Talović was cornered and was
shooting at officers, until an active shooter contact team comprised
of Salt Lake City PD SWAT team members arrived and shot him. Salt
Lake City police officials on February 13, 2007, thanked Hammond as
a hero in saving countless lives.
According to local TV station ABC
4, several witnesses reported that a majority of the shooting took
place on the ground floor near the Pottery Barn store, though the
majority of the dead were found in Cabin Fever, a card store. One of
the victims, having been shot, apparently entered the nearby Hard
Rock Cafe and told customers to lock the doors. Nothing is yet known
of the gunman's motive. Several victims were transported to local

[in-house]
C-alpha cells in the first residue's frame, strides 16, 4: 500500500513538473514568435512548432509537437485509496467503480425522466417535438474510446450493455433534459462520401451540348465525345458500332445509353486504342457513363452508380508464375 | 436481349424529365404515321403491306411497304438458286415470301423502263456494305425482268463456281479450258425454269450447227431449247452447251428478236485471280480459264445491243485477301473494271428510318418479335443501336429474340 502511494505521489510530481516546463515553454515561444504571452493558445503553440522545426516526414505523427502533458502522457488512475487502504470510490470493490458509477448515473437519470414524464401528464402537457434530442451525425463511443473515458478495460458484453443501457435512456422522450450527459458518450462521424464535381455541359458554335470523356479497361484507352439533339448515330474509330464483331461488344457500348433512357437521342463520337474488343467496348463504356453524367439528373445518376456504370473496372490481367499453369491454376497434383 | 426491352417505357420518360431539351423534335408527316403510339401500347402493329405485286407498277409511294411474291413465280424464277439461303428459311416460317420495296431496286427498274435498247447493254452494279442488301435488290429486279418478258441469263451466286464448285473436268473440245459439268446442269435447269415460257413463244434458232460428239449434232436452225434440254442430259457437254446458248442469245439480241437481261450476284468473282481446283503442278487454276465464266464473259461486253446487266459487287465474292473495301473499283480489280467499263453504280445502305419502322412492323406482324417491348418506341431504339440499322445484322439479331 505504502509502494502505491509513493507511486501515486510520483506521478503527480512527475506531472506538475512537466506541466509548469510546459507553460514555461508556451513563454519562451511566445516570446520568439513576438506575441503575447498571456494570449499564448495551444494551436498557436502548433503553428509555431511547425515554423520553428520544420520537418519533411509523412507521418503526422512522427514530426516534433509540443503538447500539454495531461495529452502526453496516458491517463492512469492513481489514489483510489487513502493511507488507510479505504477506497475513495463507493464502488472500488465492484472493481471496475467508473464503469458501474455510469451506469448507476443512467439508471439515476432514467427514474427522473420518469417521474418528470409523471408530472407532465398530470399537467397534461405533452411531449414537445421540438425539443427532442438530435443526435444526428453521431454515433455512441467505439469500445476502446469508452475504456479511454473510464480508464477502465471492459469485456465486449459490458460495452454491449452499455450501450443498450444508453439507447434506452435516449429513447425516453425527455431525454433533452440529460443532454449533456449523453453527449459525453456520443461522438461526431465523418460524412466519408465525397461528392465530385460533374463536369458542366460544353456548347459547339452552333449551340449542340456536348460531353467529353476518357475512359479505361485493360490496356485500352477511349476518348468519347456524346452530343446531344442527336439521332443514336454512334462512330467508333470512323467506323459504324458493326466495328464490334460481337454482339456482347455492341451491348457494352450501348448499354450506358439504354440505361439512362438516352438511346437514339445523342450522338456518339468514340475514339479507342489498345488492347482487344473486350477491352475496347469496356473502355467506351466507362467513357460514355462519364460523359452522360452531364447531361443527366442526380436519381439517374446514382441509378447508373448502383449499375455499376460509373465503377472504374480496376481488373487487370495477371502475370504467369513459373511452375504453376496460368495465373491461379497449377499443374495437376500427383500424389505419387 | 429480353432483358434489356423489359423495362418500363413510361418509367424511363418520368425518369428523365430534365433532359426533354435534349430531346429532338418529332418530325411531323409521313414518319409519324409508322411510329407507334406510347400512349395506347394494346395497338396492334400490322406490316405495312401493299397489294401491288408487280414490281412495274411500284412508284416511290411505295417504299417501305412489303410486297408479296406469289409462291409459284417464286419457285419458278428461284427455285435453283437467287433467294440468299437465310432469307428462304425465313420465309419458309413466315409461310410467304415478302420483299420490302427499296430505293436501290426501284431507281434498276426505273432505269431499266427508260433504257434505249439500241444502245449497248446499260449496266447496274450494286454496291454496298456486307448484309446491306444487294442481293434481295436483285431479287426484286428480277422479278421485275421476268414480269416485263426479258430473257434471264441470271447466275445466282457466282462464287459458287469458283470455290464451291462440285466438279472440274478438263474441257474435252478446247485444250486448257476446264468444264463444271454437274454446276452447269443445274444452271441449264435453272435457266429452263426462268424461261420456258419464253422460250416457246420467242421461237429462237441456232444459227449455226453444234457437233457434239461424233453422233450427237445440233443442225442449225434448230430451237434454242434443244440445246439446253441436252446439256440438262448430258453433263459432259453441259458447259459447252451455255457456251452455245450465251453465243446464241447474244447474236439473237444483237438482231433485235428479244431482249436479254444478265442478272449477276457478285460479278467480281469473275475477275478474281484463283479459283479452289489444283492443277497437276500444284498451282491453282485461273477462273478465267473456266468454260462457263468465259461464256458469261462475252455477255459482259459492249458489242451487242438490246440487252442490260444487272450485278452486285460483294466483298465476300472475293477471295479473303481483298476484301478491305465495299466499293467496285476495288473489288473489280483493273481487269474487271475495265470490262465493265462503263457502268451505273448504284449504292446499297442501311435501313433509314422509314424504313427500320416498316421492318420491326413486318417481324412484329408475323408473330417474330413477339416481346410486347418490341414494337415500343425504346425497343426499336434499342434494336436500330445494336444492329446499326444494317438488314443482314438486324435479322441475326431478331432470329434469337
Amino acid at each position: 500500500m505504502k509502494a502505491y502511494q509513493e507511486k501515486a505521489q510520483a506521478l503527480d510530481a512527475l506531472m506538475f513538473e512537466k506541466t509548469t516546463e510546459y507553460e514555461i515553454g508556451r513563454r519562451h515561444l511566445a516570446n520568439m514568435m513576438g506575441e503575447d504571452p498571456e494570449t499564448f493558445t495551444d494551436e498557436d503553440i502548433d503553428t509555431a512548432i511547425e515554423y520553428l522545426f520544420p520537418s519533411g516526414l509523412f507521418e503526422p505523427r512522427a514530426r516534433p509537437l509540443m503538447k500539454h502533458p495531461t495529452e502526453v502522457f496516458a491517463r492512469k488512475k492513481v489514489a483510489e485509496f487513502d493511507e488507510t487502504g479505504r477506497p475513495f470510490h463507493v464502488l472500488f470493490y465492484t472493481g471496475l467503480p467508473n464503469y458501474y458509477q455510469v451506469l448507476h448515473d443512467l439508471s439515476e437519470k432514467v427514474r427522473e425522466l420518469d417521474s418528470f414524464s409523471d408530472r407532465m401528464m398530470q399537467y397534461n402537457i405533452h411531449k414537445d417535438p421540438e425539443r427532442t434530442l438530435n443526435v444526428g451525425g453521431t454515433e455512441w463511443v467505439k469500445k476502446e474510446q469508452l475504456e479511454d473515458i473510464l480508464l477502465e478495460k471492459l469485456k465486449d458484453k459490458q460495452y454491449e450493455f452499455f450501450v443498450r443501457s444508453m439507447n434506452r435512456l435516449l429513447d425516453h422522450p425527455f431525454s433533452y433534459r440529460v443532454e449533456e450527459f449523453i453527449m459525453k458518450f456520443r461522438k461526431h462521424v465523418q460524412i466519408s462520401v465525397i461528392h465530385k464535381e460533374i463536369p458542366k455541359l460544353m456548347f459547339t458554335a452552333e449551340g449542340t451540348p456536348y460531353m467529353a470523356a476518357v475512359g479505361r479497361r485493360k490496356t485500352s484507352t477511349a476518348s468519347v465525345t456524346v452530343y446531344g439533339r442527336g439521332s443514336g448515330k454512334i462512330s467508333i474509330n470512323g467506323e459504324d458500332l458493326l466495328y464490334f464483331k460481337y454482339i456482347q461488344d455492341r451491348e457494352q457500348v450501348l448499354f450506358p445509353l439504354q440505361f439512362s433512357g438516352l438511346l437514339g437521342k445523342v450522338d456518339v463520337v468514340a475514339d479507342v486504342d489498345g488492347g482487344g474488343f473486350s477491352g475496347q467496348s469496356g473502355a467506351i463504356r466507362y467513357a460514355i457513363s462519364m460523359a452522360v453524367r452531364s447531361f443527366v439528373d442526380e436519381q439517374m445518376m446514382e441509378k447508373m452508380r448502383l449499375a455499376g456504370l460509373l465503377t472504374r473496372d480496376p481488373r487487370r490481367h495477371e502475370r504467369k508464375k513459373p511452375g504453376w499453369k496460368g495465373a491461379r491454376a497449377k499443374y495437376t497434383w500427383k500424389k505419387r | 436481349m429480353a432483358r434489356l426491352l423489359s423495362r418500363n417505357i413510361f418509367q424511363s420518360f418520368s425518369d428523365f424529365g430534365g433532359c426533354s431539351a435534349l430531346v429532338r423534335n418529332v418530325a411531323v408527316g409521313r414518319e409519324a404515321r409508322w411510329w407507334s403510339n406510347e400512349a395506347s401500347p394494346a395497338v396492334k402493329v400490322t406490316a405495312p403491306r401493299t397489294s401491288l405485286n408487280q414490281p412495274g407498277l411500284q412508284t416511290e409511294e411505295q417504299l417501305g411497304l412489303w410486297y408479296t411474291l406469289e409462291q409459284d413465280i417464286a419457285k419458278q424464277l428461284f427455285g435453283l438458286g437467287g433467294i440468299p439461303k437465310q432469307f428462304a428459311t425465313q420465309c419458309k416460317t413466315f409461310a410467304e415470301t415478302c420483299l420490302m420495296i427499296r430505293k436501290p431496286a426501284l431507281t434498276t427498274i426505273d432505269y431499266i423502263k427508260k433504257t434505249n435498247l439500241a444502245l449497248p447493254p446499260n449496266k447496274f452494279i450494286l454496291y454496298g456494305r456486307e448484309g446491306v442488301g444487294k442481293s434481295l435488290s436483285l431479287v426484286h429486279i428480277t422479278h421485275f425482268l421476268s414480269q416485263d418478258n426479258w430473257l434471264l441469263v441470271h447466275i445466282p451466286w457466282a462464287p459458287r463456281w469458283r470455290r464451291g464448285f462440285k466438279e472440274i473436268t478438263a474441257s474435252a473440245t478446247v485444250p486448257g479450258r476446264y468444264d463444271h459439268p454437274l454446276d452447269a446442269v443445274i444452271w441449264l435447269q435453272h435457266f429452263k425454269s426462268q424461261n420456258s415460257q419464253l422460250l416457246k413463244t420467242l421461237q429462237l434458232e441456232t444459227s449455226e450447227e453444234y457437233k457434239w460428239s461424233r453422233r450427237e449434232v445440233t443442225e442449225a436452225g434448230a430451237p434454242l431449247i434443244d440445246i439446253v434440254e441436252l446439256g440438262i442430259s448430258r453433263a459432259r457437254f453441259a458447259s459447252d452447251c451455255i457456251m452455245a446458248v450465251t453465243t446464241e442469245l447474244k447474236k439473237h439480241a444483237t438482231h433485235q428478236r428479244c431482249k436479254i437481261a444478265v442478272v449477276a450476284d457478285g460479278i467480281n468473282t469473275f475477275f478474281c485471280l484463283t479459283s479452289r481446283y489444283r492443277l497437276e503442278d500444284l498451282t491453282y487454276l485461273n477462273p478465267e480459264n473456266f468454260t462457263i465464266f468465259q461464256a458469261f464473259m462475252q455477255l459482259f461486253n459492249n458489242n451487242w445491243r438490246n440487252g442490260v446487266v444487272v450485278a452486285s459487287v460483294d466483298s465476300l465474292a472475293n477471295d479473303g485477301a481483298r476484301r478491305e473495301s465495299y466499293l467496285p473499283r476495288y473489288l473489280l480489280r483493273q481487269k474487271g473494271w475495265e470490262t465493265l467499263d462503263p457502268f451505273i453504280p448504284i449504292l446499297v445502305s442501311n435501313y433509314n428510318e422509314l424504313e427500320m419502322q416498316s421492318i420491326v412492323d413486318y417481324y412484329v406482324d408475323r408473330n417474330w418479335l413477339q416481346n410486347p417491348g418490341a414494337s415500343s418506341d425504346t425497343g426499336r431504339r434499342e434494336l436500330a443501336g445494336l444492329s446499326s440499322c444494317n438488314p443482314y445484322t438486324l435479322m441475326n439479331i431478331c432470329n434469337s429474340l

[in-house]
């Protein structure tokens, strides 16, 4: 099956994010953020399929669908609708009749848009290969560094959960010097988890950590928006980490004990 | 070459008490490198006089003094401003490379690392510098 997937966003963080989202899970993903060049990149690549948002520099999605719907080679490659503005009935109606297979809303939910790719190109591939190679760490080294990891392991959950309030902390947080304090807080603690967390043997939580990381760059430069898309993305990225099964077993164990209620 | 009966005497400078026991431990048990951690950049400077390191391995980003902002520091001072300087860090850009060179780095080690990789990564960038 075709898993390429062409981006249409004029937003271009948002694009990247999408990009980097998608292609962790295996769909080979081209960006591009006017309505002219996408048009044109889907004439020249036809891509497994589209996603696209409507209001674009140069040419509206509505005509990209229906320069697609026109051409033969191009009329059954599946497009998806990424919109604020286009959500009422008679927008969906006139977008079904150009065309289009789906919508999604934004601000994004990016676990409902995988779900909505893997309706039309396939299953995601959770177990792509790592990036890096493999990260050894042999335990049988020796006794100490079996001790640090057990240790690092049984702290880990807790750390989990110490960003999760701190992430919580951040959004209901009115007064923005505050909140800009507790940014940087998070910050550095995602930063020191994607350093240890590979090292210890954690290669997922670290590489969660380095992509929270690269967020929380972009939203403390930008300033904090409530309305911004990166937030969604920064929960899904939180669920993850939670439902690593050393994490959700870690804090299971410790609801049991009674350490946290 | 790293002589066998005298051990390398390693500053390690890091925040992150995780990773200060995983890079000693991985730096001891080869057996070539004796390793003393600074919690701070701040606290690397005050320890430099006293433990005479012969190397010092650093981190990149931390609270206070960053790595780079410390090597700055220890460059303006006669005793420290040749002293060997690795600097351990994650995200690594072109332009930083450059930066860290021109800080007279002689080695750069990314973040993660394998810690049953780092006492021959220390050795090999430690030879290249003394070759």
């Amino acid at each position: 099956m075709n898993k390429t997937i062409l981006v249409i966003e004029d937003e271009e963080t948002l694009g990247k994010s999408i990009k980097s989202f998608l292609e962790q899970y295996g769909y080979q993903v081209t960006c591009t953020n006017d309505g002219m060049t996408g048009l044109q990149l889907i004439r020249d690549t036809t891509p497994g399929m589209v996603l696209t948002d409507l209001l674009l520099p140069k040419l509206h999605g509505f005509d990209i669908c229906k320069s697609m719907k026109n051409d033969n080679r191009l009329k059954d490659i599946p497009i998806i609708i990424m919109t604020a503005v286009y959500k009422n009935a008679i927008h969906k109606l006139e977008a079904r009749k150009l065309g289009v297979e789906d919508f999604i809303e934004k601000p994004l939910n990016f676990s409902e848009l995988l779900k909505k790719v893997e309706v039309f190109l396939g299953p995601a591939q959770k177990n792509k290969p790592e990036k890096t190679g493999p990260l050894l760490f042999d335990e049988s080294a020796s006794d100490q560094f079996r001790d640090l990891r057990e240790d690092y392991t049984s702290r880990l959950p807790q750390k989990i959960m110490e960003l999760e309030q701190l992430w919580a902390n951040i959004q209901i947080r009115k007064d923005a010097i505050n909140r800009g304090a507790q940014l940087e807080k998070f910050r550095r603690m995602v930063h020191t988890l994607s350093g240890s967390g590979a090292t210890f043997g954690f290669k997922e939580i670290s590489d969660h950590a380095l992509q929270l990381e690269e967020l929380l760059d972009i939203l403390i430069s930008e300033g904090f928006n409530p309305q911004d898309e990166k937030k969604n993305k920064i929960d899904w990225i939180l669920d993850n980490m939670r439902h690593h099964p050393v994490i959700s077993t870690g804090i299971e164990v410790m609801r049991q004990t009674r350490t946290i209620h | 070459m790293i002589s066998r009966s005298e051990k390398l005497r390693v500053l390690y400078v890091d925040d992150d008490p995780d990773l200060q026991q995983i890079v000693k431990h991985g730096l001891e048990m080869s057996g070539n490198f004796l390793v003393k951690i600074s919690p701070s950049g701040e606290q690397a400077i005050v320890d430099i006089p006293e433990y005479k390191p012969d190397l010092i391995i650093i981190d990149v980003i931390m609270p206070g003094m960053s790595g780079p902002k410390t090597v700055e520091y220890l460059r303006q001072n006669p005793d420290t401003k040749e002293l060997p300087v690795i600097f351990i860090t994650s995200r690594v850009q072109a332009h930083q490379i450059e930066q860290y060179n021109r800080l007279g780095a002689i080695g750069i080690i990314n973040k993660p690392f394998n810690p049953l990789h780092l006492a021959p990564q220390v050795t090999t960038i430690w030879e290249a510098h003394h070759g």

hospitals, some in critical condition.
One of the victims was a
16-year-old boy found in his car with a wound to the side of his
head; another, Cedric Wilson, was grazed in the head by a bullet,
but suffered only minor injuries.
- Teresa Ellis, 29
- Brad Frantz, 24
- Kirsten Hinckley, 15
- Vanessa Quinn, 28
- Jeffery Walker, 53
Wounded and hospitalized are:
- Carolyn Tuft, 43 (mother of Kirsten
- Shawn Munns, 34
- Stacy Hanson, 53
"A.J." Walker, 16 (son of Jeffery Walker)
Five officers were honored at the
Utah state capitol on February 16 for their bravery in the Trolley
are: Sgt. Andrew Oblad, Sgt. Joshua Scharman, Detective Dustin
Marshall and Detective Brett Olsen, all of the Salt Lake City Police
Department, and Officer Kenneth Hammond of the Ogden Police
Gunman kills 5 in shooting spree at Salt Lake City mall before being
killed by Police
Tuesday, February 13, 2007
SALT LAKE CITY —
The trench coat-clad gunman who killed five people and wounded four
at a shopping mall before being fatally shot by police calmly fired
a shotgun at his victims and had a handgun, authorities and